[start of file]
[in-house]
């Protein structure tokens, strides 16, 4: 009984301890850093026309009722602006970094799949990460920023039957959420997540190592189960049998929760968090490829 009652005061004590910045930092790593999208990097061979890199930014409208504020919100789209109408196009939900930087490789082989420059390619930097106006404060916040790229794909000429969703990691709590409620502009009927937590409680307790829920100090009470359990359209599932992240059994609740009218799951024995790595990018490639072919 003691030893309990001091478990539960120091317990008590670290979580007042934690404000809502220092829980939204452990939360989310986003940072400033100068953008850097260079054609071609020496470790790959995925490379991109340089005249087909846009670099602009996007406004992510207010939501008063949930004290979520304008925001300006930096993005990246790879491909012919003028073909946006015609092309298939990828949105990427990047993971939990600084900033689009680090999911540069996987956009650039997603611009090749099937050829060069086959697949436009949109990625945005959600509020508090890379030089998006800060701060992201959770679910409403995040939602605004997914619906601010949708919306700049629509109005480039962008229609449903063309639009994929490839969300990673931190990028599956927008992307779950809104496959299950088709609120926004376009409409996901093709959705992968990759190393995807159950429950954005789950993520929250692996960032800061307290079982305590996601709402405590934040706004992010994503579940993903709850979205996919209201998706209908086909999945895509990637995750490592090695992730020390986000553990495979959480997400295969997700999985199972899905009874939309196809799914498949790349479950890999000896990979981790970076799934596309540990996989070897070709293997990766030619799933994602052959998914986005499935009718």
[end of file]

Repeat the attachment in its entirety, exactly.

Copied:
[in-house]
């Protein structure tokens, strides 16, 4: 009984301890850093026309009722602006970094799949990460920023039957959420997540190592189960049998929760968090490829 009652005061004590910045930092790593999208990097061979890199930014409208504020919100789209109408196009939900930087490789082989420059390619930097106006404060916040790229794909000429969703990691709590409620502009009927937590409680307790829920100090009470359990359209599932992240059994609740009218799951024995790595990018490639072919 003691030893309990001091478990539960120091317990008590670290979580007042934690404000809502220092829980939204452990939360989310986003940072400033100068953008850097260079054609071609020496470790790959995925490379991109340089005249087909846009670099602009996007406004992510207010939501008063949930004290979520304008925001300006930096993005990246790879491909012919003028073909946006015609092309298939990828949105990427990047993971939990600084900033689009680090999911540069996987956009650039997603611009090749099937050829060069086959697949436009949109990625945005959600509020508090890379030089998006800060701060992201959770679910409403995040939602605004997914619906601010949708919306700049629509109005480039962008229609449903063309639009994929490839969300990673931190990028599956927008992307779950809104496959299950088709609120926004376009409409996901093709959705992968990759190393995807159950429950954005789950993520929250692996960032800061307290079982305590996601709402405590934040706004992010994503579940993903709850979205996919209201998706209908086909999945895509990637995750490592090695992730020390986000553990495979959480997400295969997700999985199972899905009874939309196809799914498949790349479950890999000896990979981790970076799934596309540990996989070897070709293997990766030619799933994602052959998914986005499935009718």